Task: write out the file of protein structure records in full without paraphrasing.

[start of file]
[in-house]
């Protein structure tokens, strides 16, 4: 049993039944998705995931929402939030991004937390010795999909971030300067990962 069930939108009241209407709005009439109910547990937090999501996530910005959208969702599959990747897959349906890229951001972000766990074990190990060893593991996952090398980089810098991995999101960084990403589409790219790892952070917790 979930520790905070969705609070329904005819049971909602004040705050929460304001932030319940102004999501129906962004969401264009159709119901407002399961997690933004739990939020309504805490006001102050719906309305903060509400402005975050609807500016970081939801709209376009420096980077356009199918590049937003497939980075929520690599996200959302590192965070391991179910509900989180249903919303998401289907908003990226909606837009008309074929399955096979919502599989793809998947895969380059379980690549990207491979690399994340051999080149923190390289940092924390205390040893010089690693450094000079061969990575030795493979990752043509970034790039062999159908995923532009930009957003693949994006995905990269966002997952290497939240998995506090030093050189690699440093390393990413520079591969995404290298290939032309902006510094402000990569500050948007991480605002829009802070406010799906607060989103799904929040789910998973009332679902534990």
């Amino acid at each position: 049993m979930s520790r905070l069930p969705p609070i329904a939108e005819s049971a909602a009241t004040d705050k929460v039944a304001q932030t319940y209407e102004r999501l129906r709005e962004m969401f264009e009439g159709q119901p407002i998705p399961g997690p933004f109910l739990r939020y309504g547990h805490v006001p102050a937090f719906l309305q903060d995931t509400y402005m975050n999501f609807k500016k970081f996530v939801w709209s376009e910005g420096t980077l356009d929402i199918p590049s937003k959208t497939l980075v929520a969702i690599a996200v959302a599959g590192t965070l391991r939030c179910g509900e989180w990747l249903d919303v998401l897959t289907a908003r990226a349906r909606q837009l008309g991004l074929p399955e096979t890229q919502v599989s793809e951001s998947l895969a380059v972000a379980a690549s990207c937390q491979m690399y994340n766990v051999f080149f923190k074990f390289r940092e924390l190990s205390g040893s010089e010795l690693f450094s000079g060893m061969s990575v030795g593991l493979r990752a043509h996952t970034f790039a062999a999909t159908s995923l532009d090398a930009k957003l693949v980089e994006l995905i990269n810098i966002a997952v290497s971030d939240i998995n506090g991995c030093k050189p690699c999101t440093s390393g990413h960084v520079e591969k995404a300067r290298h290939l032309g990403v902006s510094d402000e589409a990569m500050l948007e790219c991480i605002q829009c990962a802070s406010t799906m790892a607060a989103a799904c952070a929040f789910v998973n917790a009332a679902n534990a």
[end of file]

[in-house]
């Protein structure tokens, strides 16, 4: 049993039944998705995931929402939030991004937390010795999909971030300067990962 069930939108009241209407709005009439109910547990937090999501996530910005959208969702599959990747897959349906890229951001972000766990074990190990060893593991996952090398980089810098991995999101960084990403589409790219790892952070917790 979930520790905070969705609070329904005819049971909602004040705050929460304001932030319940102004999501129906962004969401264009159709119901407002399961997690933004739990939020309504805490006001102050719906309305903060509400402005975050609807500016970081939801709209376009420096980077356009199918590049937003497939980075929520690599996200959302590192965070391991179910509900989180249903919303998401289907908003990226909606837009008309074929399955096979919502599989793809998947895969380059379980690549990207491979690399994340051999080149923190390289940092924390205390040893010089690693450094000079061969990575030795493979990752043509970034790039062999159908995923532009930009957003693949994006995905990269966002997952290497939240998995506090030093050189690699440093390393990413520079591969995404290298290939032309902006510094402000990569500050948007991480605002829009802070406010799906607060989103799904929040789910998973009332679902534990």
């Amino acid at each position: 049993m979930s520790r905070l069930p969705p609070i329904a939108e005819s049971a909602a009241t004040d705050k929460v039944a304001q932030t319940y209407e102004r999501l129906r709005e962004m969401f264009e009439g159709q119901p407002i998705p399961g997690p933004f109910l739990r939020y309504g547990h805490v006001p102050a937090f719906l309305q903060d995931t509400y402005m975050n999501f609807k500016k970081f996530v939801w709209s376009e910005g420096t980077l356009d929402i199918p590049s937003k959208t497939l980075v929520a969702i690599a996200v959302a599959g590192t965070l391991r939030c179910g509900e989180w990747l249903d919303v998401l897959t289907a908003r990226a349906r909606q837009l008309g991004l074929p399955e096979t890229q919502v599989s793809e951001s998947l895969a380059v972000a379980a690549s990207c937390q491979m690399y994340n766990v051999f080149f923190k074990f390289r940092e924390l190990s205390g040893s010089e010795l690693f450094s000079g060893m061969s990575v030795g593991l493979r990752a043509h996952t970034f790039a062999a999909t159908s995923l532009d090398a930009k957003l693949v980089e994006l995905i990269n810098i966002a997952v290497s971030d939240i998995n506090g991995c030093k050189p690699c999101t440093s390393g990413h960084v520079e591969k995404a300067r290298h290939l032309g990403v902006s510094d402000e589409a990569m500050l948007e790219c991480i605002q829009c990962a802070s406010t799906m790892a607060a989103a799904c952070a929040f789910v998973n917790a009332a679902n534990a």